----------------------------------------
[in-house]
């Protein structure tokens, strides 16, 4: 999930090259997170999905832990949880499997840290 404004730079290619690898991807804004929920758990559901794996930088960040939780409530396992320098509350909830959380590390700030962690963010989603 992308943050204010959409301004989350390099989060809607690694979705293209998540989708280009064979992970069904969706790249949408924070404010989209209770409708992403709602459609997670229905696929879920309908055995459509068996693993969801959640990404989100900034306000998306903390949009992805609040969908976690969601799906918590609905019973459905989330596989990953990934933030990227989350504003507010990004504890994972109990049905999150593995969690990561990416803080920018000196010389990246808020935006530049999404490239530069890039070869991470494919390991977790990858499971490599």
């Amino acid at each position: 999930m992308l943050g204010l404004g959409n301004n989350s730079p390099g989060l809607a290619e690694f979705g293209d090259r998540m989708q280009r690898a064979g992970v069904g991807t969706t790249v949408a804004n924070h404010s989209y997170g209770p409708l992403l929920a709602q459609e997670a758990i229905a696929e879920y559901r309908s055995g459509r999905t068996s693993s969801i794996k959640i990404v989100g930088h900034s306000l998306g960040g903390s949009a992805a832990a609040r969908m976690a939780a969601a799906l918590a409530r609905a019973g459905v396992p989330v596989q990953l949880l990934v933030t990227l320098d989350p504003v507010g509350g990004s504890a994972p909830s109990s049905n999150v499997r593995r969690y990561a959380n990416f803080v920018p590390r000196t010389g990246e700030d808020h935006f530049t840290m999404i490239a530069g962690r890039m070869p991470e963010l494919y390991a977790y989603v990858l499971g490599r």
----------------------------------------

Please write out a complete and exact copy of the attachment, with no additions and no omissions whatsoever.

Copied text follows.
[in-house]
């Protein structure tokens, strides 16, 4: 999930090259997170999905832990949880499997840290 404004730079290619690898991807804004929920758990559901794996930088960040939780409530396992320098509350909830959380590390700030962690963010989603 992308943050204010959409301004989350390099989060809607690694979705293209998540989708280009064979992970069904969706790249949408924070404010989209209770409708992403709602459609997670229905696929879920309908055995459509068996693993969801959640990404989100900034306000998306903390949009992805609040969908976690969601799906918590609905019973459905989330596989990953990934933030990227989350504003507010990004504890994972109990049905999150593995969690990561990416803080920018000196010389990246808020935006530049999404490239530069890039070869991470494919390991977790990858499971490599």
């Amino acid at each position: 999930m992308l943050g204010l404004g959409n301004n989350s730079p390099g989060l809607a290619e690694f979705g293209d090259r998540m989708q280009r690898a064979g992970v069904g991807t969706t790249v949408a804004n924070h404010s989209y997170g209770p409708l992403l929920a709602q459609e997670a758990i229905a696929e879920y559901r309908s055995g459509r999905t068996s693993s969801i794996k959640i990404v989100g930088h900034s306000l998306g960040g903390s949009a992805a832990a609040r969908m976690a939780a969601a799906l918590a409530r609905a019973g459905v396992p989330v596989q990953l949880l990934v933030t990227l320098d989350p504003v507010g509350g990004s504890a994972p909830s109990s049905n999150v499997r593995r969690y990561a959380n990416f803080v920018p590390r000196t010389g990246e700030d808020h935006f530049t840290m999404i490239a530069g962690r890039m070869p991470e963010l494919y390991a977790y989603v990858l499971g490599r």